The proportion of young people with mental disorders is similar to that in other countries

What is the significance of 15% of children and adolescents in Denmark being diagnosed with a mental disorder?

According to Søren Dalsgaard, this percentage is similar to what has been found worldwide, including the results of a meta-analysis of 41 studies from 27 countries.

There is therefore no indication that children and adolescents are being overdiagnosed in Denmark, and Søren Dalsgaard believes that the figures mostly indicate that Denmark is good at identifying the children who have difficulties.

“This is the most important thing for me, and, for example, the fact that Denmark is good at identifying the girls with anxiety is both good and important so that we can help them further,” he explains.

Improving the detection of children and adolescents with problems

Søren Dalsgaard thinks that these research results should be used to focus on how mental health services can improve so that they not only identify all children with mental health problems but also discover them as early as possible.

This applies especially to girls with ADHD, autism and other neurodevelopmental disorders.

According to Søren Dalsgaard, the people attempting to detect the girls who are at risk of receiving a diagnosis and especially a late diagnosis of a mental disorder need to be aware of social inequality.

In a previous study, for example, Kathrine Bang Madsen, Postdoctoral Fellow, Aarhus University showed that the probability of a child who fulfilled the diagnostic criteria for ADHD was actually diagnosed and received the necessary help was significantly lower if the child was from a disadvantaged family with low income and low education and if the child was a girl.

“We have become much better at identifying the right children and adolescents than 20 years ago, and today they are receiving better treatment than they did in the past, but there is room for improvement. The study especially indicates these areas,” says Søren Dalsgaard.

“Incidence rates and cumulative incidences of the full spectrum of diagnosed mental disorders in childhood and adolescence” has been published in JAMA Psychiatry. In 2016, the Novo Nordisk Foundation awarded Søren Dalsgaard a grant for the project Polygenic Risk Scores and Early Social Adversities in Predicting the Developmental Course and Trajectory in Individuals with ADHD.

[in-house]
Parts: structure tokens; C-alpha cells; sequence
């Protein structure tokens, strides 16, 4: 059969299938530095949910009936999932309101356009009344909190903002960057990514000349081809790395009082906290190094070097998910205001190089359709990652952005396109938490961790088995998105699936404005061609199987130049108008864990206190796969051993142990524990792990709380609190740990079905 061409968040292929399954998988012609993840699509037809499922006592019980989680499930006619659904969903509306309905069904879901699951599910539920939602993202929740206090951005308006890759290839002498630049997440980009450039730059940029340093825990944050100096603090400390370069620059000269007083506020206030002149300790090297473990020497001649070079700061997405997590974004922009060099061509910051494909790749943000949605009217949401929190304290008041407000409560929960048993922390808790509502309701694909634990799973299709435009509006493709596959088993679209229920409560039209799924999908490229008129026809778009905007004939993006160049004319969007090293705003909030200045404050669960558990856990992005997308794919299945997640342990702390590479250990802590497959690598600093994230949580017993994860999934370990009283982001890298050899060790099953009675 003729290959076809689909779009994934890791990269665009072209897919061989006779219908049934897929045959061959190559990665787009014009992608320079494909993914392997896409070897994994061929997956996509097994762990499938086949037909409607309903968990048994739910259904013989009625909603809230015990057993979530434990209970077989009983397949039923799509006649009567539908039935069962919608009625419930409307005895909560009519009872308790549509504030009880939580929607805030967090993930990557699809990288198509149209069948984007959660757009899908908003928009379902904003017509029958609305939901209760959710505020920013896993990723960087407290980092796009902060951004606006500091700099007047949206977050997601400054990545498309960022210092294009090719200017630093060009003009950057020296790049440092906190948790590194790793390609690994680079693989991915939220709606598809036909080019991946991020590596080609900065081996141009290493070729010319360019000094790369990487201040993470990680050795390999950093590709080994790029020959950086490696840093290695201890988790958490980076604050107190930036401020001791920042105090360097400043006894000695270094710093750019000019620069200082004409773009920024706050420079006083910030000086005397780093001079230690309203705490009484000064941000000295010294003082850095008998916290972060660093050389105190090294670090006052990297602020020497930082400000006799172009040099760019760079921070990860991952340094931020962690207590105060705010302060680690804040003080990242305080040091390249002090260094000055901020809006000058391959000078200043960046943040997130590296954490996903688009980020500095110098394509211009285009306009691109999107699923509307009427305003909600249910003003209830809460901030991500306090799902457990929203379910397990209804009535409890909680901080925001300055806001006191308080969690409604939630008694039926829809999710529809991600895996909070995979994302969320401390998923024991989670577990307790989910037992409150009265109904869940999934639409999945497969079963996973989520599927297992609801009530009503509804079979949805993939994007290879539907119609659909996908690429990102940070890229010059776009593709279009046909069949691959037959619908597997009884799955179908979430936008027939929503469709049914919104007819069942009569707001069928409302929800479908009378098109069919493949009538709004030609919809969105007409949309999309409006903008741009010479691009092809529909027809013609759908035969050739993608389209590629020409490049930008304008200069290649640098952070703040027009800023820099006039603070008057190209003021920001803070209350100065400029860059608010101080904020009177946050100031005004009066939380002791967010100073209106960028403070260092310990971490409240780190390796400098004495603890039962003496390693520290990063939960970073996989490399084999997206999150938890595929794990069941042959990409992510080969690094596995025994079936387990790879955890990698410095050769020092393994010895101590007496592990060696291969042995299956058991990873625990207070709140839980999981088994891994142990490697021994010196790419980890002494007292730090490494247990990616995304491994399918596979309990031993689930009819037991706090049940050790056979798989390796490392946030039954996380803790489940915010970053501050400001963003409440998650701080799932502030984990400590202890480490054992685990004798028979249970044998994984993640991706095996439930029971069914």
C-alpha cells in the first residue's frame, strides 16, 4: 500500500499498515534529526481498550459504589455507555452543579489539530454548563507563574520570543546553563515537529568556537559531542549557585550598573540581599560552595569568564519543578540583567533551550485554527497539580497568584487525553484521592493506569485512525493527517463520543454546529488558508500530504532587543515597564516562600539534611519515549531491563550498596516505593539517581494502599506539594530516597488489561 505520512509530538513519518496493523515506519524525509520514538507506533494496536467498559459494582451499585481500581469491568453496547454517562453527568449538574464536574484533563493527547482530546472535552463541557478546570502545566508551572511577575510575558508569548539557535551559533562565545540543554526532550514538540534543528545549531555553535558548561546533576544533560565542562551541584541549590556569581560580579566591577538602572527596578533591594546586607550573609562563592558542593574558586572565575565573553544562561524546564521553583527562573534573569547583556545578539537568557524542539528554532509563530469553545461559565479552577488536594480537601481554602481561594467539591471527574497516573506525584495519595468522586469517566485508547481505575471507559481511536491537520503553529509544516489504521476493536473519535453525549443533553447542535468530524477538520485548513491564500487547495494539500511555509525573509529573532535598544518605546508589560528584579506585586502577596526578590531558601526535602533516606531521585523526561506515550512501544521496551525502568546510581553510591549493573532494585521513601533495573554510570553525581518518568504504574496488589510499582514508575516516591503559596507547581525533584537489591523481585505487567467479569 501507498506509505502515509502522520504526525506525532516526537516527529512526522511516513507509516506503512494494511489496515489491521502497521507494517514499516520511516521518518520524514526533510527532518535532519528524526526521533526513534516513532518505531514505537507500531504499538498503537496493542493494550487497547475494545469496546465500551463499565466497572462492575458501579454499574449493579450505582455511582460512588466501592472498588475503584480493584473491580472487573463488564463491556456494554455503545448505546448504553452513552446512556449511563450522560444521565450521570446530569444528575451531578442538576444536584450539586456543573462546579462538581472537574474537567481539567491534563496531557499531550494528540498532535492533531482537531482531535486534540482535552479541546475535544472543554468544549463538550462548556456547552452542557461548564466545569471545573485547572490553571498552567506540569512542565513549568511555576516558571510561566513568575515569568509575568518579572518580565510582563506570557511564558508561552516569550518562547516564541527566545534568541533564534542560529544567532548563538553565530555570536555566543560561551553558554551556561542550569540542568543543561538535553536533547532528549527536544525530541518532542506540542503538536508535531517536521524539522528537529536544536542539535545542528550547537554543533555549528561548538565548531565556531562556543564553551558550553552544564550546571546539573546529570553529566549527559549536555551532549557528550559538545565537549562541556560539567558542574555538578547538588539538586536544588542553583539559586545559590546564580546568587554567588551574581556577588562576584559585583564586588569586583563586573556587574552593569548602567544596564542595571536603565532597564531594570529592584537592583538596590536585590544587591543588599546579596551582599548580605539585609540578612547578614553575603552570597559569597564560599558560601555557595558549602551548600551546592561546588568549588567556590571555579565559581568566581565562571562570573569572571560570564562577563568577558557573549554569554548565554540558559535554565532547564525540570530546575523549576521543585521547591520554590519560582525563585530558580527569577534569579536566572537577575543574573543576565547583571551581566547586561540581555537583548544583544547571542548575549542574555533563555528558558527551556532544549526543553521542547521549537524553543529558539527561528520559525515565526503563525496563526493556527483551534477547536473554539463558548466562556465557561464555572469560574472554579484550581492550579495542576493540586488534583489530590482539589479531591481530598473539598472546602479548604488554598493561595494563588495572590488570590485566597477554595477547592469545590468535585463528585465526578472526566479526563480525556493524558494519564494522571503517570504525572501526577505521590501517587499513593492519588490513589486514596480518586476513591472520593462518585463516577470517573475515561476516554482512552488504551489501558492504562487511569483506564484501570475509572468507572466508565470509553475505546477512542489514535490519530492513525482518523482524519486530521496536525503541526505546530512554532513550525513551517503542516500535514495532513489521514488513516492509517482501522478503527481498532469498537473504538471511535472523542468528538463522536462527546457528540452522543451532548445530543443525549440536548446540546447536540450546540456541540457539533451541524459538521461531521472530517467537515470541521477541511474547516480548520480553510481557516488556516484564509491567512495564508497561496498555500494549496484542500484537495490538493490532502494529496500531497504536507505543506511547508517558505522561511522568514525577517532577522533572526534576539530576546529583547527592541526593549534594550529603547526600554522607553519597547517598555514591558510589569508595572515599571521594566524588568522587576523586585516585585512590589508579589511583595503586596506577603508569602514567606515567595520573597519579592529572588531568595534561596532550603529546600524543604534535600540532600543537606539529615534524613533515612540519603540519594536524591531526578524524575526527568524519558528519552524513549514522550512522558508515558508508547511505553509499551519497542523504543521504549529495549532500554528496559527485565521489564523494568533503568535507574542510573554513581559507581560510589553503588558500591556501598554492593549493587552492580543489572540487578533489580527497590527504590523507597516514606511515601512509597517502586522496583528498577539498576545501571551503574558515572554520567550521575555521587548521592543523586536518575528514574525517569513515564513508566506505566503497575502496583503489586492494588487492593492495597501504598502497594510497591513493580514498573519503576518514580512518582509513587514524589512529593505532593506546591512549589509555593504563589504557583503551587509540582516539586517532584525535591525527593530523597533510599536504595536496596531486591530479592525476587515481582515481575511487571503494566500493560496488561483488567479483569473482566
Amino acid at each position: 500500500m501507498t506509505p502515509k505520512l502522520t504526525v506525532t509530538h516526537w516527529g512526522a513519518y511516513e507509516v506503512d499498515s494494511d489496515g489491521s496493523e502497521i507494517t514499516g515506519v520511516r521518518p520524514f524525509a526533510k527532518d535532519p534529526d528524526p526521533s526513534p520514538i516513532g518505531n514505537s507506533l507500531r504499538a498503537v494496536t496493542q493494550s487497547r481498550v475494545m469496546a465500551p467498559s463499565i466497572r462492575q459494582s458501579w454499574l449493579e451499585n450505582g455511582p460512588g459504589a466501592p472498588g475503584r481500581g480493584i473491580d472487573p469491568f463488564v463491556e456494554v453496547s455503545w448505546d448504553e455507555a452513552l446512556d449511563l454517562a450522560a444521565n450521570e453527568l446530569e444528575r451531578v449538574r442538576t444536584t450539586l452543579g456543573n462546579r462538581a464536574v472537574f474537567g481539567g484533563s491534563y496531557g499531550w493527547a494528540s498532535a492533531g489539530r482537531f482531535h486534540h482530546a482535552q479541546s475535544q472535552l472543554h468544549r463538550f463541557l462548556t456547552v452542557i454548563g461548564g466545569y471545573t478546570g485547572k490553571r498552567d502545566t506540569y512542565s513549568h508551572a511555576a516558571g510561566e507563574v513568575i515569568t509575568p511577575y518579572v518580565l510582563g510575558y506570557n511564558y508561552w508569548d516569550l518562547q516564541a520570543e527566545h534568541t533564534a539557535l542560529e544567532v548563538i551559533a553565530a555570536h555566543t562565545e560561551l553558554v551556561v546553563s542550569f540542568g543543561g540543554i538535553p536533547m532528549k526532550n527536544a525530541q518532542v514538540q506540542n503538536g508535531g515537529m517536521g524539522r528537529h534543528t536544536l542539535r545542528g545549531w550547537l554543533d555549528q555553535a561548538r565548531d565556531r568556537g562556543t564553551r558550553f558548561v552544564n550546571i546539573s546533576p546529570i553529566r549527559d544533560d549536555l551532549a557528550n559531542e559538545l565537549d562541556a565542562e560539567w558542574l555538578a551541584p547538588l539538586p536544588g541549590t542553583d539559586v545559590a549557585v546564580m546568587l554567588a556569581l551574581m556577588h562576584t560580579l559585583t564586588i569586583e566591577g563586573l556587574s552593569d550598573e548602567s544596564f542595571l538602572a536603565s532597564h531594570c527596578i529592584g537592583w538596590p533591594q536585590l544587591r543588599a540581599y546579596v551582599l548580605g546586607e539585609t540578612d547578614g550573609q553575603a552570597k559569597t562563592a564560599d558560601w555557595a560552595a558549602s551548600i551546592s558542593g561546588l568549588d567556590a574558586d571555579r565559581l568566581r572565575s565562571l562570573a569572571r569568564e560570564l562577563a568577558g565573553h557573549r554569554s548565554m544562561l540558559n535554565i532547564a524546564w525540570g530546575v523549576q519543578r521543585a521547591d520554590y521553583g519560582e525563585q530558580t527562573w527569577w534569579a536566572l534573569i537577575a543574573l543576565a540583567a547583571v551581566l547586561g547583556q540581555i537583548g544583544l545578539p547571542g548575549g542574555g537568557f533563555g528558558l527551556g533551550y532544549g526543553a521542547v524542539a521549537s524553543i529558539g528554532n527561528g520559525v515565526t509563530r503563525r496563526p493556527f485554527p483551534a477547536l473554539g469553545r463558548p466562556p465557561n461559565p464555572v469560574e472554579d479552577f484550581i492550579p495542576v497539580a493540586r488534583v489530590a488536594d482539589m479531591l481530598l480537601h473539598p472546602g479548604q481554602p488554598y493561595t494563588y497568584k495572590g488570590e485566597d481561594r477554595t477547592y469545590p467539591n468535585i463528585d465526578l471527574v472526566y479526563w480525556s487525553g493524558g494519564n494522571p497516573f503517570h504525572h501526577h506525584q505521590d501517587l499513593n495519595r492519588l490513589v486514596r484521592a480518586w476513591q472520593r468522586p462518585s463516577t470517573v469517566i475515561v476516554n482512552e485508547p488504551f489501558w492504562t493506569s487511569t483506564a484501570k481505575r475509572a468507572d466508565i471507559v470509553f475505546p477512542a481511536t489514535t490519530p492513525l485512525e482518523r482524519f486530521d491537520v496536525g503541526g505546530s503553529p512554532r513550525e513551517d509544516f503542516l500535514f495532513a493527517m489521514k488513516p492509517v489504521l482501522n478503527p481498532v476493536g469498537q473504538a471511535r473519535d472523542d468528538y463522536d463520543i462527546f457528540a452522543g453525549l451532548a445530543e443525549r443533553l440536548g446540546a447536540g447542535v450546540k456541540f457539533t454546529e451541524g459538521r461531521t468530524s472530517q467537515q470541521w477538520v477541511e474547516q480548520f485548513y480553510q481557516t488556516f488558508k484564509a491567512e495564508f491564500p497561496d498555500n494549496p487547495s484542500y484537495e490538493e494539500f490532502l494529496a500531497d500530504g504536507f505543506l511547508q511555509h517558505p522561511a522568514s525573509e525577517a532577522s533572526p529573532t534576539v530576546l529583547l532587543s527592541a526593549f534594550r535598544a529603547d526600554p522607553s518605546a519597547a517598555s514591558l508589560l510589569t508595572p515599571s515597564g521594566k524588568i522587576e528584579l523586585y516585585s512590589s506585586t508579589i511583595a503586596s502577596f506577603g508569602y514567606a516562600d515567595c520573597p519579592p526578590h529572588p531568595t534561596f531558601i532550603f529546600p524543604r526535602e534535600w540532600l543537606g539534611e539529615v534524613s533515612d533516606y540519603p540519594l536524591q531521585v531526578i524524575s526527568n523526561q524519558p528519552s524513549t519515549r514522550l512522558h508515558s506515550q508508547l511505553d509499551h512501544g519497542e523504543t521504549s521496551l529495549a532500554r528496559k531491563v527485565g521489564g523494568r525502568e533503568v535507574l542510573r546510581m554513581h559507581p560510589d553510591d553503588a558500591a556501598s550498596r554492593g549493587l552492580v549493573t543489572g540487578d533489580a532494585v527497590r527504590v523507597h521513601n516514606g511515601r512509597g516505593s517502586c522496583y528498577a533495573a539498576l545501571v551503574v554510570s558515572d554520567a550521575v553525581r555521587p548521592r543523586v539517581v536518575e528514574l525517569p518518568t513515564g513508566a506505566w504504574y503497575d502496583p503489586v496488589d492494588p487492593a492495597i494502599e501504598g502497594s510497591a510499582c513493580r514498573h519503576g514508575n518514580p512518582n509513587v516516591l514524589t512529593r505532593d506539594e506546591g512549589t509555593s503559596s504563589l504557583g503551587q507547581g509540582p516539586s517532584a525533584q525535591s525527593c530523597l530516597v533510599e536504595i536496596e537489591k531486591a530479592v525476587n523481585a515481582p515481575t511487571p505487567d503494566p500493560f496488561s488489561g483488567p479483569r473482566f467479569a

Incidence rates and cumulative incidences of the full spectrum of diagnosed mental disorders in childhood and adolescence” has been published in JAMA Psychiatry. In 2016, the Novo Nordisk Foundation awarded Søren Dalsgaard a grant for the project Polygenic Risk Scores and Early Social Adversities in Predicting the Developmental Course and Trajectory in Individuals with ADHD.

Søren Dalsgaard
MD, Professor, Senior Researcher
CIRRAU provides the necessary and fundamental data infrastructure to support and conduct a large variety of register-based research projects ranging from intervention studies of vulnerable children and adolescents, through population-based genetic studies of mental disorders to nationwide population-based studies of a large variety of exposures, outcomes and consequences of outcomes. This project database is one of the world’s most comprehensive datasets in its combination of nationwide individual level information on health, firms and companies, family factors, social and contextual information, and it is further enriched with genetic information for 80,000 Danes. CIRRAU provides a data solution that constitutes the foundation for register-based analyses carried out in scientific programs supported financially by the Lundbeck Foundation, TrygFonden, EU, The Stanley Medical Research Institute, The Simon Foundation and NordForsk. So far, CIRRAU has provided fundamental data-infrastructure for research projects attracting well above DKK 300 million and supported research projects leading to more than 130 papers in scientific peer-reviewed journals. Many of these papers were published in some of the most high-ranking scientific journals. These include Science, Nature, The Lancet, Epidemiology, Biological Psychiatry, Human Reproduction, JAMA Psychiatry, Journal of Applied Econometrics, Journal of Health Economics, and Social Science and Medicine.